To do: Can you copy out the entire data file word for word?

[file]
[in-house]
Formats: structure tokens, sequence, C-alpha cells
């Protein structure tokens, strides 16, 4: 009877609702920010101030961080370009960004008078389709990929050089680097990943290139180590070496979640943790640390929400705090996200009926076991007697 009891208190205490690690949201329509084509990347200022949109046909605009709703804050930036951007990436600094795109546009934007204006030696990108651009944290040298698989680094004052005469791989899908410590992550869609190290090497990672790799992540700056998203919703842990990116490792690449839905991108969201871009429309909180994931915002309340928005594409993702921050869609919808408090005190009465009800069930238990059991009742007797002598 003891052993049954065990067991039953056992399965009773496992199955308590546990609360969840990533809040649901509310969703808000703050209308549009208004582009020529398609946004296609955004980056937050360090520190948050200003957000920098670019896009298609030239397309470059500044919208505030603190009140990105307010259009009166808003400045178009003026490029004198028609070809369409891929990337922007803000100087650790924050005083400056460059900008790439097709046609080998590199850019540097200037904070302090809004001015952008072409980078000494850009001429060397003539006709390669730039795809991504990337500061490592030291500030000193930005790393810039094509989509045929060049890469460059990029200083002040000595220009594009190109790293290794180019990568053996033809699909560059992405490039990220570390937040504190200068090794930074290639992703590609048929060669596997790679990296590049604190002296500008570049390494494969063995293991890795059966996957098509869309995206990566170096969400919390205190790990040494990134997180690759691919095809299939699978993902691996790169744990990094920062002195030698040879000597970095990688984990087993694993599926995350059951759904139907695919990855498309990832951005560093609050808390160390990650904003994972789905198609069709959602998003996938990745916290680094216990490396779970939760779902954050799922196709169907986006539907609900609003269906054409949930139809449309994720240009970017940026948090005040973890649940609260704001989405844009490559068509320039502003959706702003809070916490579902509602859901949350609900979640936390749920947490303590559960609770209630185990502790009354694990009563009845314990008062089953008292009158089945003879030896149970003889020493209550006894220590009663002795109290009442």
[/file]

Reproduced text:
[in-house]
Formats: structure tokens, sequence, C-alpha cells
């Protein structure tokens, strides 16, 4: 009877609702920010101030961080370009960004008078389709990929050089680097990943290139180590070496979640943790640390929400705090996200009926076991007697 009891208190205490690690949201329509084509990347200022949109046909605009709703804050930036951007990436600094795109546009934007204006030696990108651009944290040298698989680094004052005469791989899908410590992550869609190290090497990672790799992540700056998203919703842990990116490792690449839905991108969201871009429309909180994931915002309340928005594409993702921050869609919808408090005190009465009800069930238990059991009742007797002598 003891052993049954065990067991039953056992399965009773496992199955308590546990609360969840990533809040649901509310969703808000703050209308549009208004582009020529398609946004296609955004980056937050360090520190948050200003957000920098670019896009298609030239397309470059500044919208505030603190009140990105307010259009009166808003400045178009003026490029004198028609070809369409891929990337922007803000100087650790924050005083400056460059900008790439097709046609080998590199850019540097200037904070302090809004001015952008072409980078000494850009001429060397003539006709390669730039795809991504990337500061490592030291500030000193930005790393810039094509989509045929060049890469460059990029200083002040000595220009594009190109790293290794180019990568053996033809699909560059992405490039990220570390937040504190200068090794930074290639992703590609048929060669596997790679990296590049604190002296500008570049390494494969063995293991890795059966996957098509869309995206990566170096969400919390205190790990040494990134997180690759691919095809299939699978993902691996790169744990990094920062002195030698040879000597970095990688984990087993694993599926995350059951759904139907695919990855498309990832951005560093609050808390160390990650904003994972789905198609069709959602998003996938990745916290680094216990490396779970939760779902954050799922196709169907986006539907609900609003269906054409949930139809449309994720240009970017940026948090005040973890649940609260704001989405844009490559068509320039502003959706702003809070916490579902509602859901949350609900979640936390749920947490303590559960609770209630185990502790009354694990009563009845314990008062089953008292009158089945003879030896149970003889020493209550006894220590009663002795109290009442």